At approximately 4:00 a.m. on Monday, June 8, 2015 I woke up panicking about completing everything on my to-do list on my last day at my job before maternity leave. Now that day would be amputated by the LP’s emergency eye surgery so the panic felt even more immediate. Time to get moving. But first I had to pee. Off I trundled to start my day.
From that moment on, nothing about June 8th went as planned.
First I discovered that I was awash with blood. It looked watery. I rationalized. I hoped it was my mucus plug and that this would not spell danger for baby Azulito/a. Nevertheless, I ran to where the LP was sleeping.
“I’m bleeding!” I proclaimed.
A flurry of questions and answers followed. What does that mean? What do we do? Should we go now? What do we do with the MT?
I grabbed the Doppler. Baby’s heartbeat was slower than usual but just at the low end of normal range (120). I checked again. Still bleeding but definitely mucous-filled and not as much as earlier. We made a plan.
The LP got up to shower. I went to work and made copies of the things I needed to finish, left the originals behind, put notes on files for my assistant to address in my absence and headed home.
My mouth felt as though I had swallowed a field of cotton. I desperately wanted a drink. My nausea was ramping up, too and I felt as though I might faint. The LP was showered and lying in bed with the MT. He suggested we wait half an hour so we could drop the MT off early at his dayhome. I checked the baby’s heart rate on my Doppler again. Still low. Harder to find. But still there.
By this time the blood had turned real. Bright red blood. A steady stream of it. This was no mucus plug.
I was scared.
I called our son’s dayhome operator and explained. I had clearly woken her up. She said we could come anytime. We left the house with the MT in tow, dropped him off and headed to the hospital for our fourth unplanned trip to labour and delivery for assessment.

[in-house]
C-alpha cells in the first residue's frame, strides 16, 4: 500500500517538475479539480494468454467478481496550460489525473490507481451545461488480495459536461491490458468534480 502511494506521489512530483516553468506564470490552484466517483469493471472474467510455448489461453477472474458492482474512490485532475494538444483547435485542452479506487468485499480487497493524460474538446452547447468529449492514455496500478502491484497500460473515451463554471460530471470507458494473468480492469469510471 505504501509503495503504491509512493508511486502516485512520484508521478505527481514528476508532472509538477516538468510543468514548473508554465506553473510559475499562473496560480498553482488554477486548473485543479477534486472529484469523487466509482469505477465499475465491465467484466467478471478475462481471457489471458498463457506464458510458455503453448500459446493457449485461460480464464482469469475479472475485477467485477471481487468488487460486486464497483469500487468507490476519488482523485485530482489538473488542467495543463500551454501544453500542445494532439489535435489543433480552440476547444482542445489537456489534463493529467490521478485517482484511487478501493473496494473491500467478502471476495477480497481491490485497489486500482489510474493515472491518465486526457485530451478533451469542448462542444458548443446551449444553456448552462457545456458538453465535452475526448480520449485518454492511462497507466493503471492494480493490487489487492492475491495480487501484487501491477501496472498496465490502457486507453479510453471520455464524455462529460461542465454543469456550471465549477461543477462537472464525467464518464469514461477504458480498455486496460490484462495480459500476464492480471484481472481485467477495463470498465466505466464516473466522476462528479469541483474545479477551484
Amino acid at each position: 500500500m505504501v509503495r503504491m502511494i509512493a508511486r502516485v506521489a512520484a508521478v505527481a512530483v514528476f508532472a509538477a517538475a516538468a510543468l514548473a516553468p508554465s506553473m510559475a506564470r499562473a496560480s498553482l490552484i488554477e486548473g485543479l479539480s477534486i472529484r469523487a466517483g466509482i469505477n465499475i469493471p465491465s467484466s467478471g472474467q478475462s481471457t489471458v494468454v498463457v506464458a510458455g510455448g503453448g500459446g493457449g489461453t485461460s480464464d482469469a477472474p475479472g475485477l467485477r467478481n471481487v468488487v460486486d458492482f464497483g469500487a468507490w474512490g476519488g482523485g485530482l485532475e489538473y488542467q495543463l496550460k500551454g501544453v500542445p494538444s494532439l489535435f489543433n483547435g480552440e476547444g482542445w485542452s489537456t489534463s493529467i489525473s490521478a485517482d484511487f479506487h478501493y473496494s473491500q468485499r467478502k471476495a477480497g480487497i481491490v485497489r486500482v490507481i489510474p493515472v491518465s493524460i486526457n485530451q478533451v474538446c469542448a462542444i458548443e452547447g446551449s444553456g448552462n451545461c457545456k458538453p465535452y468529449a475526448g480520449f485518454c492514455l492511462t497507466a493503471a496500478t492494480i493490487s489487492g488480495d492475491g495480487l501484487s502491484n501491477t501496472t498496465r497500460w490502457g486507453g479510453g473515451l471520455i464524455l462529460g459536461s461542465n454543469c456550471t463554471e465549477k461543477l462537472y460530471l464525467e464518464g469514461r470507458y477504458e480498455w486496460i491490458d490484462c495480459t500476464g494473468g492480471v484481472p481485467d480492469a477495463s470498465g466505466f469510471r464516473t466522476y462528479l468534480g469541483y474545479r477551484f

The LP was scheduled to be admitted for his retinal reattachmeny repair surgery at 9:00 a.m. At 8:35 a.m. the Resident who had assessed me and baby A said that she was going to call my OB to confirm whether we would be proceeding with the cesarean the following day as scheduled while monitoring my bleeding (which had not stopped but was slower and stable) and baby (who speared unshaded by any of the morning’s mayhem) or having the cesarean Monday afternoon.
Off to eye surgery trundled the LP. He would return and wait fit my surgery that afternoon or as originally planned on Tuesday afternoon.
About an hour later the Resident came back and told me that my OB wanted us to proceed later that day. I then met separately with the Anesthesiologist and the Resident Anesthesiologist. The anesthesiologist decided that it would be prudent to give me hydrocortisone in my IV during and after the surgery given that I was only able to wean off of the prednisone about three weeks ago. He wanted to make sure that if my body could not produce enough its own court is all I was covered as well as using the hydrocortisone to reduce the likelihood of me having a severe drop in blood pressure because I typically do with anesthetics.
The Resident came and asked me some more questions by which time it became clear to me that plans had changed. I naïvely asked what time I was expected to be heading over to the operating room (OR).
In about 10 or 15 minutes. It wasn’t even 10 a.m. yet.
The LP was nowhere near to being released. I didn’t even know if he was in the OR himself. I must have looked stricken as the Resident asked if I was scared. I said no but my husband was not there. I explained what had happened. He took the LP’s name and which department he was in and called down to tell the folks in that area what was about to happen.
Unfortunately, the message relayed to the LP as he lay in pre-op awaiting surgery was that I was having an emergency section imminently and that while he would be permitted in the recovery room he would not be allowed into the OR for delivery. This was not true. I was still scheduled to be using spinal anaesthetic unless something went wrong during the delivery.
Upon entering the OR I began to cry. Not sobs. Not whimpering. Simply, silently a steady stream of tears trickled out of each eye and down my cheeks. The doctors and nurses thought I was scared. The Resident Anesthesiologist explained I was sad that the baby’s father was not there because he was having emergency eye surgery.
An OR nurse came over, held my hands, leaned her forehead into mine and just sat with me. She stayed with me while the spinal was administered as well. She held my hand as my arms were outstretched beside me and strapped down. I am grateful for her kindness. It made such a difference.